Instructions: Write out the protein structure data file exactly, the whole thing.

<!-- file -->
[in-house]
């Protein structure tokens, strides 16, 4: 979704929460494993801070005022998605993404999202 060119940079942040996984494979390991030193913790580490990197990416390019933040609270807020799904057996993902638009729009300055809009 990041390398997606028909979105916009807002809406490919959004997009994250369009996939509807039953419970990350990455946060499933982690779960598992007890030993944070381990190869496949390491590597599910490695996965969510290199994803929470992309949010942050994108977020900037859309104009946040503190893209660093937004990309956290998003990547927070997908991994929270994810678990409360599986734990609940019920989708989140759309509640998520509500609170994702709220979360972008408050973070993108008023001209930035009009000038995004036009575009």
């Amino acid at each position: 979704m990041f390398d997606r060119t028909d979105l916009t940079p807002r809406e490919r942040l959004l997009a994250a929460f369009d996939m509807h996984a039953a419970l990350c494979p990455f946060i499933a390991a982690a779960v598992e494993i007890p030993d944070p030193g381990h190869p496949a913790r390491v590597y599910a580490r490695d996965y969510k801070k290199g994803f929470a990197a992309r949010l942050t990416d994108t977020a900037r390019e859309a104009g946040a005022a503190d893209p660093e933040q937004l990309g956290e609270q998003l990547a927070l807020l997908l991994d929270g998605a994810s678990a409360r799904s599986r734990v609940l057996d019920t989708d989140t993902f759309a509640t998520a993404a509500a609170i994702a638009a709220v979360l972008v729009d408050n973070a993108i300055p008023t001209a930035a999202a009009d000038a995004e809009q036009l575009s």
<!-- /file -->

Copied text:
[in-house]
């Protein structure tokens, strides 16, 4: 979704929460494993801070005022998605993404999202 060119940079942040996984494979390991030193913790580490990197990416390019933040609270807020799904057996993902638009729009300055809009 990041390398997606028909979105916009807002809406490919959004997009994250369009996939509807039953419970990350990455946060499933982690779960598992007890030993944070381990190869496949390491590597599910490695996965969510290199994803929470992309949010942050994108977020900037859309104009946040503190893209660093937004990309956290998003990547927070997908991994929270994810678990409360599986734990609940019920989708989140759309509640998520509500609170994702709220979360972008408050973070993108008023001209930035009009000038995004036009575009």
């Amino acid at each position: 979704m990041f390398d997606r060119t028909d979105l916009t940079p807002r809406e490919r942040l959004l997009a994250a929460f369009d996939m509807h996984a039953a419970l990350c494979p990455f946060i499933a390991a982690a779960v598992e494993i007890p030993d944070p030193g381990h190869p496949a913790r390491v590597y599910a580490r490695d996965y969510k801070k290199g994803f929470a990197a992309r949010l942050t990416d994108t977020a900037r390019e859309a104009g946040a005022a503190d893209p660093e933040q937004l990309g956290e609270q998003l990547a927070l807020l997908l991994d929270g998605a994810s678990a409360r799904s599986r734990v609940l057996d019920t989708d989140t993902f759309a509640t998520a993404a509500a609170i994702a638009a709220v979360l972008v729009d408050n973070a993108i300055p008023t001209a930035a999202a009009d000038a995004e809009q036009l575009s």